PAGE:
Oh, this should be good…

          Please explain your view of what is problematic from a technical standpoint.

          Maybe your reformatting your hard rive with the Britney Spears CD has you a bit confused.


          And yet another case of Malcolm running away.

          P00r, p00r marty is going to be sad that I have “dominated” Malcolm again.

  6. 5

    So bros, who here thinks that Elon’s payday of 65 billy (approved by 80% of the board I hear) was unjust but the literal lawyers that argued the case should make 5-6 billylololol? Totally just n sheet?

    link to

  7. 4

    “What should be the legal test for artificial general intelligence?”

    Whatever test our computer overlords tell us will work best.

    1. 4.1

      mm where were you when the SCOTUS saved democracy from the ev il demokkkrat fascists today?

      1. 4.1.1

        lol – yet another day of Malcolm’s “the Court can reach their desired Ends by any Means” s1ap across the face return.

        Funny – as I predicted – that his reliance on that mode would not please him when it was not HIS Ends being reached.

      1. 4.2.1

        Meh – polls are nigh worthless.


          Well they’re near worthless because we have one party that keeps trying to buy (ahem “fortify”) the election. Doesn’t always work out, but they keep trying and it worksish sometimes. We’ll see if they can buy it a second time around. And if the American people will just keep letting people buy elections outright.

          link to


            meh – plenty of dark money on both sides of the aisle (generally speaking).

            For the Pres race, dynamics may well be different.


              Check the estimates. And not just dark money counts, even the legit numbers are way off.


                I do not disagree with you on that point.

  8. 3

    Yawn. Lone S k u m needs to do the world a favor and shoot himself into deep space.

    1. 3.1


      But not yet, should be the first one to drive a car into mars (literally). It should be the latest cybertruck in 20 years.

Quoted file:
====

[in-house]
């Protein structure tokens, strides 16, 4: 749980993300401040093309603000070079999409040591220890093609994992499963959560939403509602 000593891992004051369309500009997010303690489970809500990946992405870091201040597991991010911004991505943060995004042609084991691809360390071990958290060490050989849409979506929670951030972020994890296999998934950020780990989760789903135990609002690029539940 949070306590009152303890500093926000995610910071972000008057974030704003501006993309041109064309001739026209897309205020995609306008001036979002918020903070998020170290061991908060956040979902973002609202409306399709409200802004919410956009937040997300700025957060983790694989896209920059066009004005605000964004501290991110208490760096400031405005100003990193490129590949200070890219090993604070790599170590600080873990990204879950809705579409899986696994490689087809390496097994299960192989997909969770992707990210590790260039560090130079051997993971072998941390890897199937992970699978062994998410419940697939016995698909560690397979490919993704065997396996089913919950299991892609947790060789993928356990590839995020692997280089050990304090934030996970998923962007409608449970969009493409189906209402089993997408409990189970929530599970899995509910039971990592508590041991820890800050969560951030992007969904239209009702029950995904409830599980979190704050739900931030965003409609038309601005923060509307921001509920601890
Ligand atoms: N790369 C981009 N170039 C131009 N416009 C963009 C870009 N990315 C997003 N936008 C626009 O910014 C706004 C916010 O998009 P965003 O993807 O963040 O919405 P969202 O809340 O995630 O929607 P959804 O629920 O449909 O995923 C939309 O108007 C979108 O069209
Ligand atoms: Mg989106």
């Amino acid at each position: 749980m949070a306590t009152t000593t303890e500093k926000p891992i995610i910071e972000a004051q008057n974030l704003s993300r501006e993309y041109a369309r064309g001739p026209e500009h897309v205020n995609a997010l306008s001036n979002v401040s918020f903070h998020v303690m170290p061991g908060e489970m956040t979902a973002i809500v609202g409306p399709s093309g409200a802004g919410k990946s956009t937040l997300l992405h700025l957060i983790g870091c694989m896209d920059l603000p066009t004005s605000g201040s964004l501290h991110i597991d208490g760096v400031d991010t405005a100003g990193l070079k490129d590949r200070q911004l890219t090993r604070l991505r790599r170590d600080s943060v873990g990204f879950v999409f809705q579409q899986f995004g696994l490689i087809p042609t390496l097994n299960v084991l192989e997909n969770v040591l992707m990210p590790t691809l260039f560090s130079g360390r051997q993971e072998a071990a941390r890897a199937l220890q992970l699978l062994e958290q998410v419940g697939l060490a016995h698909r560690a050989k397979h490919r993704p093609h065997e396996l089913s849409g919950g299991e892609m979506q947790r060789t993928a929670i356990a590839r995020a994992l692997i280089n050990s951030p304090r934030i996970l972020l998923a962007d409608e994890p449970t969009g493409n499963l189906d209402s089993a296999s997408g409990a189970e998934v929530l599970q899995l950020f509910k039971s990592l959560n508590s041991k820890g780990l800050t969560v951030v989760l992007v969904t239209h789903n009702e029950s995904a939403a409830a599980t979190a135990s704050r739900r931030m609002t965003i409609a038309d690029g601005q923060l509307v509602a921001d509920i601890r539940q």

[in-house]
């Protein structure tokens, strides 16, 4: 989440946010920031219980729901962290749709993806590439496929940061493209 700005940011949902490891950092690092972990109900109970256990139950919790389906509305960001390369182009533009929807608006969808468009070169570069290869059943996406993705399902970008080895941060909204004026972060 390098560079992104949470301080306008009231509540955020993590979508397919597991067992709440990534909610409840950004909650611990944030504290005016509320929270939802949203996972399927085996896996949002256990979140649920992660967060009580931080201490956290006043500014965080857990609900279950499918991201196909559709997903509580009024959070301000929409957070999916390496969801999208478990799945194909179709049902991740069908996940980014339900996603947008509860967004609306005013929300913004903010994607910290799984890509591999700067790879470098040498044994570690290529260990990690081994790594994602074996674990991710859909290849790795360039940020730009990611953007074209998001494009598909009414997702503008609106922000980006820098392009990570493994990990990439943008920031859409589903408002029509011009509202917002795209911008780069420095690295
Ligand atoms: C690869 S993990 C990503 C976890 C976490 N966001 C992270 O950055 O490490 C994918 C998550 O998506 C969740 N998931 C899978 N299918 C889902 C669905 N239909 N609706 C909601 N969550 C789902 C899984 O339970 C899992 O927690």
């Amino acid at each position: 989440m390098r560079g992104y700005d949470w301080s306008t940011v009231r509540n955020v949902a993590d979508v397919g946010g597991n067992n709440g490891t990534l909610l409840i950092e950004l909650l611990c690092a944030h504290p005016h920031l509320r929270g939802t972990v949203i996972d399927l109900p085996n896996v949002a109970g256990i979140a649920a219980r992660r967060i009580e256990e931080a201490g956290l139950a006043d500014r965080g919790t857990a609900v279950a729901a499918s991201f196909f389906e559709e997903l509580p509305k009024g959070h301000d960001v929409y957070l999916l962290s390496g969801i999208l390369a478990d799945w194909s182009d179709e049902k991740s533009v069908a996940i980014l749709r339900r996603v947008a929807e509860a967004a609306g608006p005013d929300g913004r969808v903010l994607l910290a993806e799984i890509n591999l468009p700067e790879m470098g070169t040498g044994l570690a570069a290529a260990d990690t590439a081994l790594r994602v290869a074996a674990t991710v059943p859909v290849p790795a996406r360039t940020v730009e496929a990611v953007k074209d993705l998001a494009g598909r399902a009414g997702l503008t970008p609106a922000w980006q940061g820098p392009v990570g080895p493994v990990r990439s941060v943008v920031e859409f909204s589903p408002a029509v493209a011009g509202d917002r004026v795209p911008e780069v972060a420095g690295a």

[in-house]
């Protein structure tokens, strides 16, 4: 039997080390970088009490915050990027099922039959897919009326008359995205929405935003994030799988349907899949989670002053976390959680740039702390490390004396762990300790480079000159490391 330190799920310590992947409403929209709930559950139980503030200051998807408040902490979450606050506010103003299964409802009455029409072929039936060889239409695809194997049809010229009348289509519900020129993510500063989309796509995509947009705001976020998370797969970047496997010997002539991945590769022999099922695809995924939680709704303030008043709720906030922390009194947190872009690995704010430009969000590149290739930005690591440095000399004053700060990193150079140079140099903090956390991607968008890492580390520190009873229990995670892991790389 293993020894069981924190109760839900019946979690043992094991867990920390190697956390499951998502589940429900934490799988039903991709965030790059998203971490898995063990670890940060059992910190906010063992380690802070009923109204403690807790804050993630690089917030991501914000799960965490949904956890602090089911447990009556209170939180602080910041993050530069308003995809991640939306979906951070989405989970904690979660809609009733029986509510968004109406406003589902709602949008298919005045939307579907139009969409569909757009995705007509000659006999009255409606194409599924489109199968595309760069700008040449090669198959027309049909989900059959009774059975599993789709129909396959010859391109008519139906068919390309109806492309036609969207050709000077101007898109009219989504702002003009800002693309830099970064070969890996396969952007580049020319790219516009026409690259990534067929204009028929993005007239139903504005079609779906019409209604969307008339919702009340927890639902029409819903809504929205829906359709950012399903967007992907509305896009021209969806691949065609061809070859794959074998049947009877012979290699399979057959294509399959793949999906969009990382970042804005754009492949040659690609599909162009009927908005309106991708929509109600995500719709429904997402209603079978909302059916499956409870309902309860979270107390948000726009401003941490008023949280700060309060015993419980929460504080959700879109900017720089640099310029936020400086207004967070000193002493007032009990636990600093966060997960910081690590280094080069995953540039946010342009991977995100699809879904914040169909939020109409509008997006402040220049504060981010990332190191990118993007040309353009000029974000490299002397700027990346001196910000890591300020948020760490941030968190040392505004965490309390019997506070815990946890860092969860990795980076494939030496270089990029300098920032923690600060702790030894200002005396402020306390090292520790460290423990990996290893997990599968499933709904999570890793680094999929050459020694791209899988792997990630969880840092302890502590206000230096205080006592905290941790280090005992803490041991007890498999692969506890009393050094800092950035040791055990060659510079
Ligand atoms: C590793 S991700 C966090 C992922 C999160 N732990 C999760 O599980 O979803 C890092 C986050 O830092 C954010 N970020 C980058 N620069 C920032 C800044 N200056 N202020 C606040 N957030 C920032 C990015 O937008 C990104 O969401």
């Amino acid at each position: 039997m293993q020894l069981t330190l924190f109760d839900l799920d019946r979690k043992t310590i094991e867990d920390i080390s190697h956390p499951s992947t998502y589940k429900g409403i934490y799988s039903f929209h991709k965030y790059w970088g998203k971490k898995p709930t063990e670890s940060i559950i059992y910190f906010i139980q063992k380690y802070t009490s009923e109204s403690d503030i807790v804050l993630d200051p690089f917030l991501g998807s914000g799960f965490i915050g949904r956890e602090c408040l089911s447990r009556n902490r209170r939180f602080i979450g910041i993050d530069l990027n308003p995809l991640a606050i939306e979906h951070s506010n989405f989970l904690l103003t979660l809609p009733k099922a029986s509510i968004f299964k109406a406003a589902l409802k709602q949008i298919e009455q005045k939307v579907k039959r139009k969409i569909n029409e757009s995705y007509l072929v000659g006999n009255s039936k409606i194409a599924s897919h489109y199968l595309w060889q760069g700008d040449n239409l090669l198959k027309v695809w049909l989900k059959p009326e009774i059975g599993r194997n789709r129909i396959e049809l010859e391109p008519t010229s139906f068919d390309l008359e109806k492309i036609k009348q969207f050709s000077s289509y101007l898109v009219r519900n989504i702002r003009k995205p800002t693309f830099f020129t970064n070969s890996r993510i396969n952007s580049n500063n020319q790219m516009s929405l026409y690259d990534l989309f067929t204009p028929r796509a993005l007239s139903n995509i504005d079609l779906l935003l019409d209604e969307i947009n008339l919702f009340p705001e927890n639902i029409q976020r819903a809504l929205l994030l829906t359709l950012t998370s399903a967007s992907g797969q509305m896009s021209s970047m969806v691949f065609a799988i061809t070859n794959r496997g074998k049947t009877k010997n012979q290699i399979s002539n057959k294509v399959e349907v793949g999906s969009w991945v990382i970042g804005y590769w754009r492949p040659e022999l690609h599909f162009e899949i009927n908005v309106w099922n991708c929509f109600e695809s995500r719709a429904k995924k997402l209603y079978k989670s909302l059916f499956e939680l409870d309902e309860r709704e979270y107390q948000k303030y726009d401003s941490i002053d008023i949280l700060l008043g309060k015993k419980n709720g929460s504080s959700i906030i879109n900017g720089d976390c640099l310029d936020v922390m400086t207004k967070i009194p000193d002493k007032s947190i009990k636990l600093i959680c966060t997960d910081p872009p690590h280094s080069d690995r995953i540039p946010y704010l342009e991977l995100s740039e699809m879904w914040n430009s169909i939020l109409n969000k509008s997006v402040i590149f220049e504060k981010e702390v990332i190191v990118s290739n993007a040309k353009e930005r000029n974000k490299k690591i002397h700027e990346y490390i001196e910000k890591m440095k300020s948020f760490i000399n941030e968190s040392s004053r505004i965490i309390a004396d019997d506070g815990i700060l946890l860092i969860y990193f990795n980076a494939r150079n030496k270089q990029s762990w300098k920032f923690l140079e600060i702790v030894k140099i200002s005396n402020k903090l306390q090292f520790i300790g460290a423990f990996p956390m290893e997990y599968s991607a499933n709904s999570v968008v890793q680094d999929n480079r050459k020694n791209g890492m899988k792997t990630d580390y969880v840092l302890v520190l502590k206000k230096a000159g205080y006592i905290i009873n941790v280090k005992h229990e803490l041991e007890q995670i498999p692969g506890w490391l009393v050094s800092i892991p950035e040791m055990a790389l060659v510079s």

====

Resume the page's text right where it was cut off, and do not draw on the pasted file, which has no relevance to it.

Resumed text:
9. 2

    0h N0es – we can’t talk about this, anon has already provided views and we can’t let him “be right.”

    — pretty much any of my naysayers.

  10. 1

    It’s becoming clear that with all the brain and consciousness theories out there, the proof will be in the pudding. By this I mean, can any particular theory be used to create a human adult level conscious machine. My bet is on the late Gerald Edelman’s Extended Theory of Neuronal Group Selection. The lead group in robotics based on this theory is the Neurorobotics Lab at UC at Irvine. Dr. Edelman distinguished between primary consciousness, which came first in evolution, and that humans share with other conscious animals, and higher order consciousness, which came to only humans with the acquisition of language. A machine with only primary consciousness will probably have to come first.

    What I find special about the TNGS is the Darwin series of automata created at the Neurosciences Institute by Dr. Edelman and his colleagues in the 1990’s and 2000’s. These machines perform in the real world, not in a restricted simulated world, and display convincing physical behavior indicative of higher psychological functions necessary for consciousness, such as perceptual categorization, memory, and learning. They are based on realistic models of the parts of the biological brain that the theory claims subserve these functions. The extended TNGS allows for the emergence of consciousness based only on further evolutionary development of the brain areas responsible for these functions, in a parsimonious way. No other research I’ve encountered is anywhere near as convincing.

    I post because on almost every video and article about the brain and consciousness that I encounter, the attitude seems to be that we still know next to nothing about how the brain and consciousness work; that there’s lots of data but no unifying theory. I believe the extended TNGS is that theory. My motivation is to keep that theory in front of the public. And obviously, I consider it the route to a truly conscious machine, primary and higher-order.

    My advice to people who want to create a conscious machine is to seriously ground themselves in the extended TNGS and the Darwin automata first, and proceed from there, by applying to Jeff Krichmar’s lab at UC Irvine, possibly. Dr. Edelman’s roadmap to a conscious machine is at link to

    1. 1.1

      Theory – not a fact: “and higher order consciousness, which came to only humans with the acquisition of language

      Truth be told, to this day, we really do not understand all there is about the human machine.